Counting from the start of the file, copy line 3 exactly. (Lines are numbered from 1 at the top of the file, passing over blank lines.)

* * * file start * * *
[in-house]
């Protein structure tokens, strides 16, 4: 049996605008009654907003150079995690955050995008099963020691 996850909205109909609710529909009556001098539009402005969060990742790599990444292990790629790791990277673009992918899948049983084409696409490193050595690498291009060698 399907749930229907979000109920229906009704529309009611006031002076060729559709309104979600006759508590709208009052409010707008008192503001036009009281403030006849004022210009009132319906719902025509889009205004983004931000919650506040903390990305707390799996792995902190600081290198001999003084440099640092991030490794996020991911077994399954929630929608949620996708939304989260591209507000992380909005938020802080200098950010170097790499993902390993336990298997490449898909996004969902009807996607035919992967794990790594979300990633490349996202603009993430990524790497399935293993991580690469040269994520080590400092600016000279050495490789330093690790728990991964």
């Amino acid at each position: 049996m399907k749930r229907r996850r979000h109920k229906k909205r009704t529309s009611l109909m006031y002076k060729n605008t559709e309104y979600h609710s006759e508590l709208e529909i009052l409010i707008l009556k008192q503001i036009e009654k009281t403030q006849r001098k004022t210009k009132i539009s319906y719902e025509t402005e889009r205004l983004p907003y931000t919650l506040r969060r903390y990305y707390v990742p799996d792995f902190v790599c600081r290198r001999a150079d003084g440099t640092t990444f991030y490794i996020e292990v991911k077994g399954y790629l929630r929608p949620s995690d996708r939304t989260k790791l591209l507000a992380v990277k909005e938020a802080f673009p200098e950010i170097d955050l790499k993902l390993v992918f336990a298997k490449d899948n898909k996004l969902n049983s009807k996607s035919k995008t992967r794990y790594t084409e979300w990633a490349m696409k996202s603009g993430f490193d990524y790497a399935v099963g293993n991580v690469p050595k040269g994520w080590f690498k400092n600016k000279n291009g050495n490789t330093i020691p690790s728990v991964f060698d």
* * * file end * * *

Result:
């Amino acid at each position: 049996m399907k749930r229907r996850r979000h109920k229906k909205r009704t529309s009611l109909m006031y002076k060729n605008t559709e309104y979600h609710s006759e508590l709208e529909i009052l409010i707008l009556k008192q503001i036009e009654k009281t403030q006849r001098k004022t210009k009132i539009s319906y719902e025509t402005e889009r205004l983004p907003y931000t919650l506040r969060r903390y990305y707390v990742p799996d792995f902190v790599c600081r290198r001999a150079d003084g440099t640092t990444f991030y490794i996020e292990v991911k077994g399954y790629l929630r929608p949620s995690d996708r939304t989260k790791l591209l507000a992380v990277k909005e938020a802080f673009p200098e950010i170097d955050l790499k993902l390993v992918f336990a298997k490449d899948n898909k996004l969902n049983s009807k996607s035919k995008t992967r794990y790594t084409e979300w990633a490349m696409k996202s603009g993430f490193d990524y790497a399935v099963g293993n991580v690469p050595k040269g994520w080590f690498k400092n600016k000279n291009g050495n490789t330093i020691p690790s728990v991964f060698d």